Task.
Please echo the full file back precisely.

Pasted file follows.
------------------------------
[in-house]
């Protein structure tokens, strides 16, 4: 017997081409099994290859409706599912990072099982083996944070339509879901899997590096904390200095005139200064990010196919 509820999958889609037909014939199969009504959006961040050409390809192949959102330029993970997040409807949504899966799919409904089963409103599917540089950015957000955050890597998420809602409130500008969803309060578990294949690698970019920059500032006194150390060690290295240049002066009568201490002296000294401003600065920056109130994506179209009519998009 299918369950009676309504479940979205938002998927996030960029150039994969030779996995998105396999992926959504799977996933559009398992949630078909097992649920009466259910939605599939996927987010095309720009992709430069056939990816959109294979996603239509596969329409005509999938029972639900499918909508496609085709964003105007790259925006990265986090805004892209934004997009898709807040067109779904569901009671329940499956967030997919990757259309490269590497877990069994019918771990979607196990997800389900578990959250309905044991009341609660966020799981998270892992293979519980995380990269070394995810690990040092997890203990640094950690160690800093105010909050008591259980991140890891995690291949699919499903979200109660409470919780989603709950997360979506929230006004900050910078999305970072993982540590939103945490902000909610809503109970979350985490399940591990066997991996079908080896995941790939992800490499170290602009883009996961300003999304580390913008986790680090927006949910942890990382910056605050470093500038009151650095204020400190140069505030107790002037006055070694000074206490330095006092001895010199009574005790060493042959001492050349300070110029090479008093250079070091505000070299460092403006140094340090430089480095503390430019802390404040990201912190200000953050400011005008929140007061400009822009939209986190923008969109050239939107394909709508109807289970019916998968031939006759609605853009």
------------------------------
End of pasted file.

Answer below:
[in-house]
């Protein structure tokens, strides 16, 4: 017997081409099994290859409706599912990072099982083996944070339509879901899997590096904390200095005139200064990010196919 509820999958889609037909014939199969009504959006961040050409390809192949959102330029993970997040409807949504899966799919409904089963409103599917540089950015957000955050890597998420809602409130500008969803309060578990294949690698970019920059500032006194150390060690290295240049002066009568201490002296000294401003600065920056109130994506179209009519998009 299918369950009676309504479940979205938002998927996030960029150039994969030779996995998105396999992926959504799977996933559009398992949630078909097992649920009466259910939605599939996927987010095309720009992709430069056939990816959109294979996603239509596969329409005509999938029972639900499918909508496609085709964003105007790259925006990265986090805004892209934004997009898709807040067109779904569901009671329940499956967030997919990757259309490269590497877990069994019918771990979607196990997800389900578990959250309905044991009341609660966020799981998270892992293979519980995380990269070394995810690990040092997890203990640094950690160690800093105010909050008591259980991140890891995690291949699919499903979200109660409470919780989603709950997360979506929230006004900050910078999305970072993982540590939103945490902000909610809503109970979350985490399940591990066997991996079908080896995941790939992800490499170290602009883009996961300003999304580390913008986790680090927006949910942890990382910056605050470093500038009151650095204020400190140069505030107790002037006055070694000074206490330095006092001895010199009574005790060493042959001492050349300070110029090479008093250079070091505000070299460092403006140094340090430089480095503390430019802390404040990201912190200000953050400011005008929140007061400009822009939209986190923008969109050239939107394909709508109807289970019916998968031939006759609605853009």